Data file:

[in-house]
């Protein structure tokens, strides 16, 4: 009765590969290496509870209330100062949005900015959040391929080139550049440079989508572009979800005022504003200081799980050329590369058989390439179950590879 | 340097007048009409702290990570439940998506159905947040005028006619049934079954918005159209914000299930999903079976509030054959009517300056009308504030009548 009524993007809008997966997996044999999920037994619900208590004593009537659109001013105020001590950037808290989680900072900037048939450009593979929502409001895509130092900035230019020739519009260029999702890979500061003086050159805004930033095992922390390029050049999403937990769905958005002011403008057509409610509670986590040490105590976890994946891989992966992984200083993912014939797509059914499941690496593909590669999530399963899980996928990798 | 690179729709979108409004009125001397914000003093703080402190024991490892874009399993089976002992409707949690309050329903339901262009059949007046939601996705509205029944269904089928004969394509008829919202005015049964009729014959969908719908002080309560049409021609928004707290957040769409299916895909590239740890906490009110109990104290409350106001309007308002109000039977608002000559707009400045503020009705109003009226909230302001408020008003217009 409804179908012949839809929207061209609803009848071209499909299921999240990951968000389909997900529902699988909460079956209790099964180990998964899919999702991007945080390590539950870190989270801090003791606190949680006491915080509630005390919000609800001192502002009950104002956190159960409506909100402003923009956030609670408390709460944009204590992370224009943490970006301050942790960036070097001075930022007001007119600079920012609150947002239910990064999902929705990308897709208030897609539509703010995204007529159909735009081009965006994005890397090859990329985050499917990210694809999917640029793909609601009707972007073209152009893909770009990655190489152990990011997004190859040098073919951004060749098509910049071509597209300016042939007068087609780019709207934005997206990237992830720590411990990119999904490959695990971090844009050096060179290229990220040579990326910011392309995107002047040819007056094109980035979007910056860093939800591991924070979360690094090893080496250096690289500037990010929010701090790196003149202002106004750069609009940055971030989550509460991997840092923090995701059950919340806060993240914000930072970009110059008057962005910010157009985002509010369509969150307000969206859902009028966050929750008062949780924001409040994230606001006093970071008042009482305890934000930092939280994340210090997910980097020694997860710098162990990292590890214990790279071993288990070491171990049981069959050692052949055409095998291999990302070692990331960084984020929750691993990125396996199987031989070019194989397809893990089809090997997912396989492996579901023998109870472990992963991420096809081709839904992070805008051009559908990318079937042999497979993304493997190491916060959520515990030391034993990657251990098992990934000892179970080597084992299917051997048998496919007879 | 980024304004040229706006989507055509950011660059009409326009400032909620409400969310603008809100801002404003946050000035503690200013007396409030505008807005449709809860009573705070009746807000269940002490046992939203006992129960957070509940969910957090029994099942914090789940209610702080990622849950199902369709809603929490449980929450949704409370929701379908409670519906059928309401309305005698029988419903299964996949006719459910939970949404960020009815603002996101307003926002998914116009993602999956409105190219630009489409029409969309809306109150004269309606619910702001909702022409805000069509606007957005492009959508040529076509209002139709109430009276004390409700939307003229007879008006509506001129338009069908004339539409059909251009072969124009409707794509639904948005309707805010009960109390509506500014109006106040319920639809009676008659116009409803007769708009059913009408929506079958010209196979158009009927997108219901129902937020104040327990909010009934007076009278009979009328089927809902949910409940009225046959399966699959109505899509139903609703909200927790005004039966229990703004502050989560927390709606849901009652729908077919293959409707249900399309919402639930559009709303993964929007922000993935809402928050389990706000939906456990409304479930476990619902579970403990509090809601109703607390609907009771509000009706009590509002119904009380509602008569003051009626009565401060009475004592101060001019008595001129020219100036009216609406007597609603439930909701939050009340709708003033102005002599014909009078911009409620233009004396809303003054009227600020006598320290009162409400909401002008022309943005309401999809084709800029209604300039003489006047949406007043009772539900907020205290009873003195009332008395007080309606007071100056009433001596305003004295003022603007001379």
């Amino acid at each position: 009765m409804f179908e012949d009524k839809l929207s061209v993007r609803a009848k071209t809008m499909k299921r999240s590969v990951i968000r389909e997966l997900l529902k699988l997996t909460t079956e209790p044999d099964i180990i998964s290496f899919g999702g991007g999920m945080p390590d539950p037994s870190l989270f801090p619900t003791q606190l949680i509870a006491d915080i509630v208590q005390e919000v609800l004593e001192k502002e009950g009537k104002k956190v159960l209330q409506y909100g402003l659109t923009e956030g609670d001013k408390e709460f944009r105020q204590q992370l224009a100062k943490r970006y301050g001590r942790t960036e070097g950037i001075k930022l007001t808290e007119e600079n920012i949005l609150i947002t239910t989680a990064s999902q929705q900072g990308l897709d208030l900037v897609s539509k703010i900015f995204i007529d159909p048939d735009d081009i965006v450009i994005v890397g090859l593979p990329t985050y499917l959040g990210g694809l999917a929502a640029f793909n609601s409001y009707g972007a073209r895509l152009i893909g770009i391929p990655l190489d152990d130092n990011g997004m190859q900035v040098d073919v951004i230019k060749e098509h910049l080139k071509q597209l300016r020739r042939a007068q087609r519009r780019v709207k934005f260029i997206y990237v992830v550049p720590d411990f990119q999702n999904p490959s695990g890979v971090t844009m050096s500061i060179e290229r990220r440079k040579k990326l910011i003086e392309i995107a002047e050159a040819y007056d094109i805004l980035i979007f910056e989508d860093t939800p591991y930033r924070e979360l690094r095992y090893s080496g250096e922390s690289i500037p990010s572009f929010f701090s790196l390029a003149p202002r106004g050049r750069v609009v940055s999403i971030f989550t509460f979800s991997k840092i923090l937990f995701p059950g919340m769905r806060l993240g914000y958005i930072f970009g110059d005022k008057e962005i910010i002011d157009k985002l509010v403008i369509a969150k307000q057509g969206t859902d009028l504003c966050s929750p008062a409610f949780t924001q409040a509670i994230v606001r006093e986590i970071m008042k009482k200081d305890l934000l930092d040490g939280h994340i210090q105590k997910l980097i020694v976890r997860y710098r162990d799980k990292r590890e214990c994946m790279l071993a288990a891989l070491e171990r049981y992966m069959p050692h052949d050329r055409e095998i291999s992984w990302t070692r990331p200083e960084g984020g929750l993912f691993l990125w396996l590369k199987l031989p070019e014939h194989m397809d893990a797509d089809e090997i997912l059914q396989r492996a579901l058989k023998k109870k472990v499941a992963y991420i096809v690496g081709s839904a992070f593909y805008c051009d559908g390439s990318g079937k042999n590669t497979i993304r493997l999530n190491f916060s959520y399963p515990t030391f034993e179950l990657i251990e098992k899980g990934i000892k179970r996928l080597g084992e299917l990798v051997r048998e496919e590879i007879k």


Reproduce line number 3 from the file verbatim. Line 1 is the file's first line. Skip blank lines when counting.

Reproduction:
């Amino acid at each position: 009765m409804f179908e012949d009524k839809l929207s061209v993007r609803a009848k071209t809008m499909k299921r999240s590969v990951i968000r389909e997966l997900l529902k699988l997996t909460t079956e209790p044999d099964i180990i998964s290496f899919g999702g991007g999920m945080p390590d539950p037994s870190l989270f801090p619900t003791q606190l949680i509870a006491d915080i509630v208590q005390e919000v609800l004593e001192k502002e009950g009537k104002k956190v159960l209330q409506y909100g402003l659109t923009e956030g609670d001013k408390e709460f944009r105020q204590q992370l224009a100062k943490r970006y301050g001590r942790t960036e070097g950037i001075k930022l007001t808290e007119e600079n920012i949005l609150i947002t239910t989680a990064s999902q929705q900072g990308l897709d208030l900037v897609s539509k703010i900015f995204i007529d159909p048939d735009d081009i965006v450009i994005v890397g090859l593979p990329t985050y499917l959040g990210g694809l999917a929502a640029f793909n609601s409001y009707g972007a073209r895509l152009i893909g770009i391929p990655l190489d152990d130092n990011g997004m190859q900035v040098d073919v951004i230019k060749e098509h910049l080139k071509q597209l300016r020739r042939a007068q087609r519009r780019v709207k934005f260029i997206y990237v992830v550049p720590d411990f990119q999702n999904p490959s695990g890979v971090t844009m050096s500061i060179e290229r990220r440079k040579k990326l910011i003086e392309i995107a002047e050159a040819y007056d094109i805004l980035i979007f910056e989508d860093t939800p591991y930033r924070e979360l690094r095992y090893s080496g250096e922390s690289i500037p990010s572009f929010f701090s790196l390029a003149p202002r106004g050049r750069v609009v940055s999403i971030f989550t509460f979800s991997k840092i923090l937990f995701p059950g919340m769905r806060l993240g914000y958005i930072f970009g110059d005022k008057e962005i910010i002011d157009k985002l509010v403008i369509a969150k307000q057509g969206t859902d009028l504003c966050s929750p008062a409610f949780t924001q409040a509670i994230v606001r006093e986590i970071m008042k009482k200081d305890l934000l930092d040490g939280h994340i210090q105590k997910l980097i020694v976890r997860y710098r162990d799980k990292r590890e214990c994946m790279l071993a288990a891989l070491e171990r049981y992966m069959p050692h052949d050329r055409e095998i291999s992984w990302t070692r990331p200083e960084g984020g929750l993912f691993l990125w396996l590369k199987l031989p070019e014939h194989m397809d893990a797509d089809e090997i997912l059914q396989r492996a579901l058989k023998k109870k472990v499941a992963y991420i096809v690496g081709s839904a992070f593909y805008c051009d559908g390439s990318g079937k042999n590669t497979i993304r493997l999530n190491f916060s959520y399963p515990t030391f034993e179950l990657i251990e098992k899980g990934i000892k179970r996928l080597g084992e299917l990798v051997r048998e496919e590879i007879k």